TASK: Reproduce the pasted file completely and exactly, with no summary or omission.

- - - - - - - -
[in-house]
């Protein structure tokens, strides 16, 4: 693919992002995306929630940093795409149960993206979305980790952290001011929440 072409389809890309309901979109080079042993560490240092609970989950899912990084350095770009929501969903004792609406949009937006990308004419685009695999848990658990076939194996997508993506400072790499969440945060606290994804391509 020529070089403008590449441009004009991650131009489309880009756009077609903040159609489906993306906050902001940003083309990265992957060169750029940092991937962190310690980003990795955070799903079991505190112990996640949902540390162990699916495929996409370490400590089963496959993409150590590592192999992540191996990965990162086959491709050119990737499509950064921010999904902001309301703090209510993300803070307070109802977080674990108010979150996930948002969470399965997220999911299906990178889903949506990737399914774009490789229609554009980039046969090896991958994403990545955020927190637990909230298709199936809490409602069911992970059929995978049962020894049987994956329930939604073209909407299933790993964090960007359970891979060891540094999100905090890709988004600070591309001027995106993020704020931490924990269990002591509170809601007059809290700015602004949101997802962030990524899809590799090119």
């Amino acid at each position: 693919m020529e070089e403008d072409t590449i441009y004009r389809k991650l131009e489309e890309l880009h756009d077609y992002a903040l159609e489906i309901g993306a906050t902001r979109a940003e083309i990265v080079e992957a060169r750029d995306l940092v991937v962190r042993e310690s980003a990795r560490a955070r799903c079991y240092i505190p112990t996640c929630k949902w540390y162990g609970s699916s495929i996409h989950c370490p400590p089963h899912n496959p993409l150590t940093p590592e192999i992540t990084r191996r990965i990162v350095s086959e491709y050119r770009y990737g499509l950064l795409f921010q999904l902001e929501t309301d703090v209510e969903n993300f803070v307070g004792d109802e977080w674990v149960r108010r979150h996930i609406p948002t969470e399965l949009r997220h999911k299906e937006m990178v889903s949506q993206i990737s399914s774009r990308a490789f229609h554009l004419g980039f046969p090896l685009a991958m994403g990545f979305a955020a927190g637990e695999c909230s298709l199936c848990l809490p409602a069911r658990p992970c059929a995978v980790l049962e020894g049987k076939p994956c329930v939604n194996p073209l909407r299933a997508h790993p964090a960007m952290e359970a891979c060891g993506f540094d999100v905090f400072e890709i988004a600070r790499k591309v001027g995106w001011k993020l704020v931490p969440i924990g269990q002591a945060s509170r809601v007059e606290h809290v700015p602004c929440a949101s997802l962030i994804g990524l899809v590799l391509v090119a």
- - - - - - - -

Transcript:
[in-house]
């Protein structure tokens, strides 16, 4: 693919992002995306929630940093795409149960993206979305980790952290001011929440 072409389809890309309901979109080079042993560490240092609970989950899912990084350095770009929501969903004792609406949009937006990308004419685009695999848990658990076939194996997508993506400072790499969440945060606290994804391509 020529070089403008590449441009004009991650131009489309880009756009077609903040159609489906993306906050902001940003083309990265992957060169750029940092991937962190310690980003990795955070799903079991505190112990996640949902540390162990699916495929996409370490400590089963496959993409150590590592192999992540191996990965990162086959491709050119990737499509950064921010999904902001309301703090209510993300803070307070109802977080674990108010979150996930948002969470399965997220999911299906990178889903949506990737399914774009490789229609554009980039046969090896991958994403990545955020927190637990909230298709199936809490409602069911992970059929995978049962020894049987994956329930939604073209909407299933790993964090960007359970891979060891540094999100905090890709988004600070591309001027995106993020704020931490924990269990002591509170809601007059809290700015602004949101997802962030990524899809590799090119």
């Amino acid at each position: 693919m020529e070089e403008d072409t590449i441009y004009r389809k991650l131009e489309e890309l880009h756009d077609y992002a903040l159609e489906i309901g993306a906050t902001r979109a940003e083309i990265v080079e992957a060169r750029d995306l940092v991937v962190r042993e310690s980003a990795r560490a955070r799903c079991y240092i505190p112990t996640c929630k949902w540390y162990g609970s699916s495929i996409h989950c370490p400590p089963h899912n496959p993409l150590t940093p590592e192999i992540t990084r191996r990965i990162v350095s086959e491709y050119r770009y990737g499509l950064l795409f921010q999904l902001e929501t309301d703090v209510e969903n993300f803070v307070g004792d109802e977080w674990v149960r108010r979150h996930i609406p948002t969470e399965l949009r997220h999911k299906e937006m990178v889903s949506q993206i990737s399914s774009r990308a490789f229609h554009l004419g980039f046969p090896l685009a991958m994403g990545f979305a955020a927190g637990e695999c909230s298709l199936c848990l809490p409602a069911r658990p992970c059929a995978v980790l049962e020894g049987k076939p994956c329930v939604n194996p073209l909407r299933a997508h790993p964090a960007m952290e359970a891979c060891g993506f540094d999100v905090f400072e890709i988004a600070r790499k591309v001027g995106w001011k993020l704020v931490p969440i924990g269990q002591a945060s509170r809601v007059e606290h809290v700015p602004c929440a949101s997802l962030i994804g990524l899809v590799l391509v090119a």